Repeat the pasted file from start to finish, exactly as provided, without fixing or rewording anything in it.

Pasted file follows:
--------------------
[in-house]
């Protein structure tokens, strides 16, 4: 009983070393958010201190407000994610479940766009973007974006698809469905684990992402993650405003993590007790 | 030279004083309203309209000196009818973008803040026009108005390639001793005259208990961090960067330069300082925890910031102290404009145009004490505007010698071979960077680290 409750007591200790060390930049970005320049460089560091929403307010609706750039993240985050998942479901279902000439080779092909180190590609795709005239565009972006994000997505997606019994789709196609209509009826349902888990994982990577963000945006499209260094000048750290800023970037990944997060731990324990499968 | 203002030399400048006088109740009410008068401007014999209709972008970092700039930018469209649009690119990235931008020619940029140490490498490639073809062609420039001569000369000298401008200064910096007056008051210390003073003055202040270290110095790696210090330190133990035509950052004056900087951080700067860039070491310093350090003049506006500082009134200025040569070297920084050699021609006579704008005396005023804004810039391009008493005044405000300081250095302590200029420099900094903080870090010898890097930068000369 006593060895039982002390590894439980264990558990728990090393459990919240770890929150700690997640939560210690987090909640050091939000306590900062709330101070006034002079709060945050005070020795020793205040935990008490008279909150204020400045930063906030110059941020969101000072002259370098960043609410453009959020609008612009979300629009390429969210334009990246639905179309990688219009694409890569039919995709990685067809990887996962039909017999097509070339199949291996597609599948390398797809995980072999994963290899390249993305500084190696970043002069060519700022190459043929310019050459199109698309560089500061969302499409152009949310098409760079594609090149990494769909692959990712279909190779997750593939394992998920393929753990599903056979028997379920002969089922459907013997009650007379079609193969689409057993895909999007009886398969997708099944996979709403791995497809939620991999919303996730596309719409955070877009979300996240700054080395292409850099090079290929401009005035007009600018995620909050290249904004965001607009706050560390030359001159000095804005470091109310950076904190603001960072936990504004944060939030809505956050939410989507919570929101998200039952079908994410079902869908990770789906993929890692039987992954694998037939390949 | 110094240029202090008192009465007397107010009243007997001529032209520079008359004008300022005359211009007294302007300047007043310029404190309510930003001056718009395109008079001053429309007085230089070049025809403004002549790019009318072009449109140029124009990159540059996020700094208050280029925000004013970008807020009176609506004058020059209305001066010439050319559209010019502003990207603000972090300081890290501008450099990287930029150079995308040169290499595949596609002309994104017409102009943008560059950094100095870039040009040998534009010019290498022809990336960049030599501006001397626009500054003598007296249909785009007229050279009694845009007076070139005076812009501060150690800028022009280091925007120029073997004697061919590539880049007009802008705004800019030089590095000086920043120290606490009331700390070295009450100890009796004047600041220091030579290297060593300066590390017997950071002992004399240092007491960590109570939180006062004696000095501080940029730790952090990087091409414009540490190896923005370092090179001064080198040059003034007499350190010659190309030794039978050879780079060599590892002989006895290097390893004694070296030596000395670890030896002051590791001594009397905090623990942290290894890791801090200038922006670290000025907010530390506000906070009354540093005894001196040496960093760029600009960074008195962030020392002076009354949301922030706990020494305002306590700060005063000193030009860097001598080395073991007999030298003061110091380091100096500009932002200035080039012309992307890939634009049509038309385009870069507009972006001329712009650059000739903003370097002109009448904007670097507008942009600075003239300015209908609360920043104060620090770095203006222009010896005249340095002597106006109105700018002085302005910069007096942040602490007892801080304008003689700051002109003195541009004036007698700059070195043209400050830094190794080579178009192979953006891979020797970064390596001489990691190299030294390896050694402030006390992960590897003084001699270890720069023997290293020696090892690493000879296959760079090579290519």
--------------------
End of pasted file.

[in-house]
């Protein structure tokens, strides 16, 4: 009983070393958010201190407000994610479940766009973007974006698809469905684990992402993650405003993590007790 | 030279004083309203309209000196009818973008803040026009108005390639001793005259208990961090960067330069300082925890910031102290404009145009004490505007010698071979960077680290 409750007591200790060390930049970005320049460089560091929403307010609706750039993240985050998942479901279902000439080779092909180190590609795709005239565009972006994000997505997606019994789709196609209509009826349902888990994982990577963000945006499209260094000048750290800023970037990944997060731990324990499968 | 203002030399400048006088109740009410008068401007014999209709972008970092700039930018469209649009690119990235931008020619940029140490490498490639073809062609420039001569000369000298401008200064910096007056008051210390003073003055202040270290110095790696210090330190133990035509950052004056900087951080700067860039070491310093350090003049506006500082009134200025040569070297920084050699021609006579704008005396005023804004810039391009008493005044405000300081250095302590200029420099900094903080870090010898890097930068000369 006593060895039982002390590894439980264990558990728990090393459990919240770890929150700690997640939560210690987090909640050091939000306590900062709330101070006034002079709060945050005070020795020793205040935990008490008279909150204020400045930063906030110059941020969101000072002259370098960043609410453009959020609008612009979300629009390429969210334009990246639905179309990688219009694409890569039919995709990685067809990887996962039909017999097509070339199949291996597609599948390398797809995980072999994963290899390249993305500084190696970043002069060519700022190459043929310019050459199109698309560089500061969302499409152009949310098409760079594609090149990494769909692959990712279909190779997750593939394992998920393929753990599903056979028997379920002969089922459907013997009650007379079609193969689409057993895909999007009886398969997708099944996979709403791995497809939620991999919303996730596309719409955070877009979300996240700054080395292409850099090079290929401009005035007009600018995620909050290249904004965001607009706050560390030359001159000095804005470091109310950076904190603001960072936990504004944060939030809505956050939410989507919570929101998200039952079908994410079902869908990770789906993929890692039987992954694998037939390949 | 110094240029202090008192009465007397107010009243007997001529032209520079008359004008300022005359211009007294302007300047007043310029404190309510930003001056718009395109008079001053429309007085230089070049025809403004002549790019009318072009449109140029124009990159540059996020700094208050280029925000004013970008807020009176609506004058020059209305001066010439050319559209010019502003990207603000972090300081890290501008450099990287930029150079995308040169290499595949596609002309994104017409102009943008560059950094100095870039040009040998534009010019290498022809990336960049030599501006001397626009500054003598007296249909785009007229050279009694845009007076070139005076812009501060150690800028022009280091925007120029073997004697061919590539880049007009802008705004800019030089590095000086920043120290606490009331700390070295009450100890009796004047600041220091030579290297060593300066590390017997950071002992004399240092007491960590109570939180006062004696000095501080940029730790952090990087091409414009540490190896923005370092090179001064080198040059003034007499350190010659190309030794039978050879780079060599590892002989006895290097390893004694070296030596000395670890030896002051590791001594009397905090623990942290290894890791801090200038922006670290000025907010530390506000906070009354540093005894001196040496960093760029600009960074008195962030020392002076009354949301922030706990020494305002306590700060005063000193030009860097001598080395073991007999030298003061110091380091100096500009932002200035080039012309992307890939634009049509038309385009870069507009972006001329712009650059000739903003370097002109009448904007670097507008942009600075003239300015209908609360920043104060620090770095203006222009010896005249340095002597106006109105700018002085302005910069007096942040602490007892801080304008003689700051002109003195541009004036007698700059070195043209400050830094190794080579178009192979953006891979020797970064390596001489990691190299030294390896050694402030006390992960590897003084001699270890720069023997290293020696090892690493000879296959760079090579290519």